Two days, three books, and none of them invoking a strong response either positive or negative.
'A Catered Affair' by Sue Margolis was the bit of British chick lit I mentioned at the end of my last post. Not a bad way to spend a few hours, but not the best example of the genre, either. It was charming enough, but lacking in some things that I've come to look for in this type of book: an extended stay in the country, an eccentric animal (or herd of animals), and the heroine running about in public naked (or nearly so). Although this novel did feature possibly the best chick lit family member ever--the lesbian, stand-up comedian sister in a committed inter-racial relationship. I was super grateful that the seemingly obligatory gay sidekick was the heroine's sister and wasn't played for laughs. So, bonus points to Ms. Margolis for that.
'Wicked in Your Arms' by Sophie Jordan was a fairly standard historical romance. And, I was with it right up until near the end when, out of the blue, there was a kidnapping and a threat against the heroine's life. I would very much like to take this moment to assure every writer of historical romance that it is not necessary for there to always be some dark intrigue to keep the book interesting. It is perfectly acceptable for your hero and heroine to admit their feelings for one another without someone's life being in danger. Really. I promise. There are usually plenty of obstacles in the way of their happiness without throwing in the spurned ex-lover or the crazy cousin who's next in line to inherit or the shady character who's keeping a secret to someone's past or what have you. Unless you establish the intrigue as the reason the hero and heroine were thrown together in the first place, adding that extra bit of plot just makes it feel like you didn't know how to move the relationship forward and maybe the hero and heroine weren't meant to be together at all.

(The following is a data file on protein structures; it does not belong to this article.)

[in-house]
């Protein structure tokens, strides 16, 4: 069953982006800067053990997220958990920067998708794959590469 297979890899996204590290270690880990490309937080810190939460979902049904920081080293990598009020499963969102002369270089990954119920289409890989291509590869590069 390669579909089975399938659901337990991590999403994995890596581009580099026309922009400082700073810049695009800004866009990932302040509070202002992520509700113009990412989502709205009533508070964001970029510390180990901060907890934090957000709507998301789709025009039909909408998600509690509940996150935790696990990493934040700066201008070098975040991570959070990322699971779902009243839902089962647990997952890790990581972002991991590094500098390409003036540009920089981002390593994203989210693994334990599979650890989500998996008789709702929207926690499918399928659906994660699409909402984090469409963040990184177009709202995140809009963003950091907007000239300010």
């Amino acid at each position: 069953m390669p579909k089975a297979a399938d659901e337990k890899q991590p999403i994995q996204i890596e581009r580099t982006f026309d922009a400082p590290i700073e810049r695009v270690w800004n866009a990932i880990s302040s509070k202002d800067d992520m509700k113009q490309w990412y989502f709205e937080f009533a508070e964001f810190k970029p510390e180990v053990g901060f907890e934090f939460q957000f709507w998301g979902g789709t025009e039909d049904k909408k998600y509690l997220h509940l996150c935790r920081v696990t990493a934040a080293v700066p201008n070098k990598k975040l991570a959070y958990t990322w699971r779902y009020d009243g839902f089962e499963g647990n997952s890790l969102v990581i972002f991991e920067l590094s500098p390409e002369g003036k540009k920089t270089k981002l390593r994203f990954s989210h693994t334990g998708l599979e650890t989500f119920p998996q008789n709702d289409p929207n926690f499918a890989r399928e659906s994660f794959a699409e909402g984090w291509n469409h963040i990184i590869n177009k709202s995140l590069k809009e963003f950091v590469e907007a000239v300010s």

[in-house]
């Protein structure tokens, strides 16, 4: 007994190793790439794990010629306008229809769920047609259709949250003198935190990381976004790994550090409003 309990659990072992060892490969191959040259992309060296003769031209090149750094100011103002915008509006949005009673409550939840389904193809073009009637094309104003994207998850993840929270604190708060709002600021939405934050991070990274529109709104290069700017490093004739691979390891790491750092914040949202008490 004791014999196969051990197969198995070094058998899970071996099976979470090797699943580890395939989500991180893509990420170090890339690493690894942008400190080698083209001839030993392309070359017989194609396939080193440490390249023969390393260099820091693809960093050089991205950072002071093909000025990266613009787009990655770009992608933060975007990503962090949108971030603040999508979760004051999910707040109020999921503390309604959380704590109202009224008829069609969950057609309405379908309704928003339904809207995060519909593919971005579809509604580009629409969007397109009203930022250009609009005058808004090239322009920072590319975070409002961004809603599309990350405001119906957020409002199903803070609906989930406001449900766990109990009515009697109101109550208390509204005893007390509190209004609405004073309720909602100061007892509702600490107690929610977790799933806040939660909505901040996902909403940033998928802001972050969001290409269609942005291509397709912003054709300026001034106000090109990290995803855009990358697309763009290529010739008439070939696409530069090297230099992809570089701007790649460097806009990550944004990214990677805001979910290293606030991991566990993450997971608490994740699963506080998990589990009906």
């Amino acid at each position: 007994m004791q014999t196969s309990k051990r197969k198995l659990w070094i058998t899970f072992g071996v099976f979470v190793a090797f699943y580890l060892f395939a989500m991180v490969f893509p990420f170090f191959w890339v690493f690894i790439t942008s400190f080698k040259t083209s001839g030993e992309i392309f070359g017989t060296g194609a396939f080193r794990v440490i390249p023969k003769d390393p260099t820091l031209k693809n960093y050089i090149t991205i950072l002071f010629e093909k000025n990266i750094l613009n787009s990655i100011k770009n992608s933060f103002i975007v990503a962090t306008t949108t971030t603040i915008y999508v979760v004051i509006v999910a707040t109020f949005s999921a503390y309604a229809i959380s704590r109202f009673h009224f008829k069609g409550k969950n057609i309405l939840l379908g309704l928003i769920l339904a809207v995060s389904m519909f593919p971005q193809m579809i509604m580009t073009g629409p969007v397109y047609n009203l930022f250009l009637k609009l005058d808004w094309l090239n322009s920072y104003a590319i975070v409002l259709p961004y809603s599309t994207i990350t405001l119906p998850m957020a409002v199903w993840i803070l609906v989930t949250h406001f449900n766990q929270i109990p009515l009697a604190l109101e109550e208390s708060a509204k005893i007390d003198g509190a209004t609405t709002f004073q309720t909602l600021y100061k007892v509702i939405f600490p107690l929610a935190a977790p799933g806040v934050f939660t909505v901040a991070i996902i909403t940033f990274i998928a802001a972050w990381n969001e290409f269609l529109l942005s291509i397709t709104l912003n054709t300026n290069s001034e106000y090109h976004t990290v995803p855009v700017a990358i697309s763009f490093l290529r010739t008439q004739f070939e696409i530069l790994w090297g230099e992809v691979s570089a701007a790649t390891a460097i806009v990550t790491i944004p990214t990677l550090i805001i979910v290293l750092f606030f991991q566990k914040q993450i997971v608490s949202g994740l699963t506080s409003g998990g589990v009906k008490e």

And, finally, 'Rip Tide' by Kat Falls, which is a sequel to 'Dark Life', which was one of my favorite YA debuts of last year. Unfortunately, I wasn't as jazzed about this second book. It was entertaining enough and, were I its target audience, I probably would have liked it better than the first book. However, as an adult, I was much more interested in the new political structure that was just beginning to take form at the end of 'Dark Life'. This second book, while touching on that and having a plot that was heavily influenced by the politics of Ms. Falls's created world, was almost completely action-driven. And that's perfect for the adolescent boys who are Ms. Falls's target demographic. This is clearly a case of there being nothing wrong with the book, but with my being the wrong reader, or at least approaching the book with the wrong attitude.
I'm currently in the middle of a debut spy thriller that I had a very hard time putting down so that I could go to bed. I hope it finishes as strong as it's started.